How to Divide Creeping Phlox

Creeping phlox is a fast-growing, flowering perennial groundcover that thrives in sunny locations. If the plant is long and leggy, balding or growing less vigorously, phlox will respond well to division and transplanting. Divide creeping phlox every one to three years in early spring while the plant is still dormant, or in autumn to give the roots time to settle in before dormancy begins. It is best to divide and transplant phlox on an overcast day, to prevent the roots from drying out.

Clip off leggy or unproductive branches from the phlox.

Locate the central root system of the plant. Dig up the plant with the shovel.

Gently shake clumps of soil off the roots.

Slice the root system into sections with the garden clippers or a sharp knife. Discard any broken or diseased root segments.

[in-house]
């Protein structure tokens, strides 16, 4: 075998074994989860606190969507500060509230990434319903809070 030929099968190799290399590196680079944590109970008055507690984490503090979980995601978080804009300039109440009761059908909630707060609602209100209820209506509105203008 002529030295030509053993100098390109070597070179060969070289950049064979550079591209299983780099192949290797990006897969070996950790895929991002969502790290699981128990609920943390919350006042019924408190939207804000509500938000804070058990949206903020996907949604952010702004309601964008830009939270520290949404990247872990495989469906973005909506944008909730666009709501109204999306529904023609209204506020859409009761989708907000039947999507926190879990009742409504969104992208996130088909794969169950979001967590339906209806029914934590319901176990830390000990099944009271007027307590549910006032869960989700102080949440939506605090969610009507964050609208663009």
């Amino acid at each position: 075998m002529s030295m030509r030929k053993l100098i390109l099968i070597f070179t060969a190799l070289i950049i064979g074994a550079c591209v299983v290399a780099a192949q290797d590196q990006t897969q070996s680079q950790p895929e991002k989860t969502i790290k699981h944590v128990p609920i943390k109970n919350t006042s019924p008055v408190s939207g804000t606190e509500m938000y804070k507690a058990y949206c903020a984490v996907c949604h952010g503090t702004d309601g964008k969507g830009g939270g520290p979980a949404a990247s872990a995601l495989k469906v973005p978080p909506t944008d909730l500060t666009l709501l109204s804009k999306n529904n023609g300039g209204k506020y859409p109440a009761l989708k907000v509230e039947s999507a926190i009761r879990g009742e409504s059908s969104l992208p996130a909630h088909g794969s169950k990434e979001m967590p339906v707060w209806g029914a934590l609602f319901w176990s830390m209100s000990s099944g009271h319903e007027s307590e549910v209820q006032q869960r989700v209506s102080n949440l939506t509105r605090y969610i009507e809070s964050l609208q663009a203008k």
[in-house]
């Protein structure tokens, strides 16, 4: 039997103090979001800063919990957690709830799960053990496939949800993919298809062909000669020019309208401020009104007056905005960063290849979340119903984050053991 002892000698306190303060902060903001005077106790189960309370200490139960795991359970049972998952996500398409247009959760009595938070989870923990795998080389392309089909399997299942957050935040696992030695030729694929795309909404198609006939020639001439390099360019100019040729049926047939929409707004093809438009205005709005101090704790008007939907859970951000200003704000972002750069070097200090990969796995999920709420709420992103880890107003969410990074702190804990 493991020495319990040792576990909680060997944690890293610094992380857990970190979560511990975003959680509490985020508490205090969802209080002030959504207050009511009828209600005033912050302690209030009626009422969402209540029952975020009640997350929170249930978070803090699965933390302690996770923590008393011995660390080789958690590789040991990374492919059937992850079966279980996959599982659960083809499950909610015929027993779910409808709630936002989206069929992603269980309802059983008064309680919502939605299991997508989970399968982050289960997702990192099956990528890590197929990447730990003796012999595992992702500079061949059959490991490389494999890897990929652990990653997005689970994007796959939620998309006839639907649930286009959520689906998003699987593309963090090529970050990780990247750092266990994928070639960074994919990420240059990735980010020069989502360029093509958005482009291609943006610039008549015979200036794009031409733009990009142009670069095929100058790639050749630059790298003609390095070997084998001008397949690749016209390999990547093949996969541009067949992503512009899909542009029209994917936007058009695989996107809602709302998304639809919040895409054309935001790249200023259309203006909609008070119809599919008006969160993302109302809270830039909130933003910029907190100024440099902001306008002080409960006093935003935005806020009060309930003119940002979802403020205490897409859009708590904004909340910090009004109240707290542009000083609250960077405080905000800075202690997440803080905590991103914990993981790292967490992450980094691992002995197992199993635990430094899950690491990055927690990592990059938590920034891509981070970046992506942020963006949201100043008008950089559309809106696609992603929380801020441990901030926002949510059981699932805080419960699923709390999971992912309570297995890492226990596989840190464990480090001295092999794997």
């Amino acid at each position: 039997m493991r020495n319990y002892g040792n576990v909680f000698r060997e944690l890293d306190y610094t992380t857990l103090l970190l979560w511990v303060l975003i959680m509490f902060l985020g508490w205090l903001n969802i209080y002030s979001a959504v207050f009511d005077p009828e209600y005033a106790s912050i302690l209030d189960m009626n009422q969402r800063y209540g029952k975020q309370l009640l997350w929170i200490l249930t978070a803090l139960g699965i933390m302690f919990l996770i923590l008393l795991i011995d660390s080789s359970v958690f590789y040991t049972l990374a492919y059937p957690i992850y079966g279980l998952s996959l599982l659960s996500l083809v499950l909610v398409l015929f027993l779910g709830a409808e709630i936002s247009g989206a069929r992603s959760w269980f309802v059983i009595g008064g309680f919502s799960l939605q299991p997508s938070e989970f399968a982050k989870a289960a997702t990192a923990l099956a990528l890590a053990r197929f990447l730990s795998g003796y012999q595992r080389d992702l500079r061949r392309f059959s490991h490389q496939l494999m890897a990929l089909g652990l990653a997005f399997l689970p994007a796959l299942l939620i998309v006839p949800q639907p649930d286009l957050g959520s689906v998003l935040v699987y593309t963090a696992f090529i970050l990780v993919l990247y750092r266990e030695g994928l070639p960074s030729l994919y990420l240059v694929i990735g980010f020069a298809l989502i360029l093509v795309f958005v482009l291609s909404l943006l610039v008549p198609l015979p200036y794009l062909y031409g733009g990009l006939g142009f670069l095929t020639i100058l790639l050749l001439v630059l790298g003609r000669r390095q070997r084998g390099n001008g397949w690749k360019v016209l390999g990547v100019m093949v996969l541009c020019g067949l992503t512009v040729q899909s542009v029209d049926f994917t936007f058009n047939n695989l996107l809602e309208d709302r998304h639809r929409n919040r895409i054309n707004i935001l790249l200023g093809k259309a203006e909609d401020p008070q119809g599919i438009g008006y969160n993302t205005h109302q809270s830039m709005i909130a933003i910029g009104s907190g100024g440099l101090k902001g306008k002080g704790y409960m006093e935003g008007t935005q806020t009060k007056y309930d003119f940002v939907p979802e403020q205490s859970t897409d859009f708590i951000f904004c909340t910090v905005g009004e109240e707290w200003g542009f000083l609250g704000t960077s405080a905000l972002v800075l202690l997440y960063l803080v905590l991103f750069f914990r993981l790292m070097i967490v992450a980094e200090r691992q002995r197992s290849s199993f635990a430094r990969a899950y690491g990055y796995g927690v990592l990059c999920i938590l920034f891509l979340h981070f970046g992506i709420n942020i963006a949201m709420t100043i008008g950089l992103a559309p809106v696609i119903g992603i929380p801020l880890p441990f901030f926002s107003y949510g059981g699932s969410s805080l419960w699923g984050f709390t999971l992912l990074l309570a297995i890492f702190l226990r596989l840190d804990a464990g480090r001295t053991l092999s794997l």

Place the roots of the newly divided sections into the bucket of water to keep the roots moist.

Return the mother plant to the original hole, if desired, and refill with dirt. Pack the soil down very firmly. Water thoroughly. Spread a 2- to 3-inch layer of mulch around the base of the plant.

Replant the newly divided sections into other areas of the garden immediately. Always pack the soil down very firmly, water well and spread a 2- to 3-inch layer of mulch around each plant.

Things You'll Need

  • Shovel
  • Garden hose
  • Bucket of water
  • Garden clippers
  • Knife
  • Mulch
Cite this Article A tool to create a citation to reference this article Cite this Article

About the Author

Rebecca Mecomber, a former radio broadcaster, has been a professional blogger and writer since 2006. Her articles and interviews have appeared in "The Wall Street Journal," and several other publications, covering topics such as Federal Trade Commission policy and media regulations, blogging, home improvement and New York travel.